Her Rudemption Storyline: Proving that she finally knows how to beat her face. The Entrance Look: Dida Ritz. The Performance: Shangela doing Shangela.
Shangela basically gets this spot for her importance to the show. She's the first queen ever to appear on Drag Race after being inspired to do drag by Drag Race. She's also gone on to one of the most impressive careers since, as she reminds us, Willam-like, during her entrance. Drag Race fans have certainly been paying attention, which means that many of them have probably already seen her dancing to her track "Professional" on YouTube. We kind of wanted more.
Her Rudemption Storyline: Being more than just a pretty face. The Entrance Look: CFDA Fashion Fund Award Nominee-Designed Sex Doll. The Performance: Moschino Spring/Summer 2017: The Musical!
Milk was quick to point out that the outré looks she wore on Season 5 either inspired or foreshadowed challenges on future seasons. The look was definitely her strong suit. (Heck her helmet hair bowl cut might have foreshadowed the hair we just saw on the Gaultier couture runway). Yet, for someone with such individual fashion sense on the runway and out-of-drag looks that caught the fancy of many fans, it was sort of amazing how otherwise she far too often sunk into the background during her original run. She seems determined not to do that this time. Bitch has jokes, and she's not afraid to unload them. She's featured in almost as many talking head cutaways as Trixie.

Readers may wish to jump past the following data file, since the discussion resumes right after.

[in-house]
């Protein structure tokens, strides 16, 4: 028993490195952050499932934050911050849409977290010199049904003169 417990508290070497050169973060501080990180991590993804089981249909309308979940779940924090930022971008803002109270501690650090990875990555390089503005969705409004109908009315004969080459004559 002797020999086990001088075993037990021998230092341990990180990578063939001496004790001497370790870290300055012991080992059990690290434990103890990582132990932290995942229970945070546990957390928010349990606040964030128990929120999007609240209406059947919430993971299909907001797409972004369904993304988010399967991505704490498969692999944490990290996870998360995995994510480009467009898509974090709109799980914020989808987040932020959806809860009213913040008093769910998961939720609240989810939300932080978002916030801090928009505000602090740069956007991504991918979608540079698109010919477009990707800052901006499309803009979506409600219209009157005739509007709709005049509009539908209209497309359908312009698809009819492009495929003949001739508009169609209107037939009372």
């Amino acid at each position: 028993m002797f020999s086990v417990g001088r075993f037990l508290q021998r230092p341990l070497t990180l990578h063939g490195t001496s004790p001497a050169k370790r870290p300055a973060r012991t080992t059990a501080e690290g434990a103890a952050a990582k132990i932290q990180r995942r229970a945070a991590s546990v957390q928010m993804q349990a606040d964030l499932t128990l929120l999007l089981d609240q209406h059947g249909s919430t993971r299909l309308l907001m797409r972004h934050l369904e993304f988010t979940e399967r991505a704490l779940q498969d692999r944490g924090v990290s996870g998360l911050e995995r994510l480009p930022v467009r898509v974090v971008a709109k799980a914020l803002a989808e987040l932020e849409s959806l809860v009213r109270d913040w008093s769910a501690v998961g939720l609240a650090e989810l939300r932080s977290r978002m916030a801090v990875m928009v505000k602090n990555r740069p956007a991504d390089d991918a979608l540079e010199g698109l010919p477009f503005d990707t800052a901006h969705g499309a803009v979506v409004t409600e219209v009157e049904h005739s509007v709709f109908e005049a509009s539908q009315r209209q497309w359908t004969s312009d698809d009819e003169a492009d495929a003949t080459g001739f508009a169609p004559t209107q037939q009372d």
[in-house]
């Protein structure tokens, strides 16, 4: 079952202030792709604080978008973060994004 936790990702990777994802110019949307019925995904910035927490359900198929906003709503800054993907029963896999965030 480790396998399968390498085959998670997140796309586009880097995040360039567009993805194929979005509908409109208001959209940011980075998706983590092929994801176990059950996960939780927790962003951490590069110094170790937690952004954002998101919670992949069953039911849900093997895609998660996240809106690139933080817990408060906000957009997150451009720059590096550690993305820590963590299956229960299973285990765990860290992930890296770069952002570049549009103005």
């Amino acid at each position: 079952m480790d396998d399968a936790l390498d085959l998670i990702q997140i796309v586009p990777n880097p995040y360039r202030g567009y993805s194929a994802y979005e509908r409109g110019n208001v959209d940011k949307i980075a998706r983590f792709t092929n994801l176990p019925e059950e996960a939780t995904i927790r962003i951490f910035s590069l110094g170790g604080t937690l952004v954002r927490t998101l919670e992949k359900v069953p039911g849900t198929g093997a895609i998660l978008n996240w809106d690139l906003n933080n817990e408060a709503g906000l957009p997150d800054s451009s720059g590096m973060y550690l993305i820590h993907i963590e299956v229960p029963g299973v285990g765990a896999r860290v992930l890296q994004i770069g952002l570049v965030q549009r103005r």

Anyway, if the former figure skating queen doesn't wind up doing Tonya Harding during Snatch Game, we're gonna be upset.
Her Rudemption Storyline: Making sure she's keeps her Adderall prescription refilled. The Entrance Look: If Sarah Jessica Parker joined the circus. The Performance: The world's tiniest rendition of "Sissy That Walk"
Hoping for the moment where they team Thorgy Thor and Dela up and the mutual sufferers of terminal delightfulness either produce something sublime, or cancel each other out.
Her Rudemption Storyline: Acknowledging that she may or may not have been bitch. The Entrance Look: That thing where trade didn't like the session, so he drops a nuclear bomb on you. The Performance: Kennedy doing Kennedy.
Our feelings on Kennedy boil down to her infamous dead chicken outfit. Ridiculous, sure? But if we saw a drag queen doing kick and flip and splits while dressed like someone took a poultry corpse to arts and crafts class, girl, that would be all over my Instagram stories, my Snapchat, my Twitter, we might actually even use Facebook stories! We'd be living for it, and you know you would be too. Come on! That'd be all you talked about at brunch the next morning.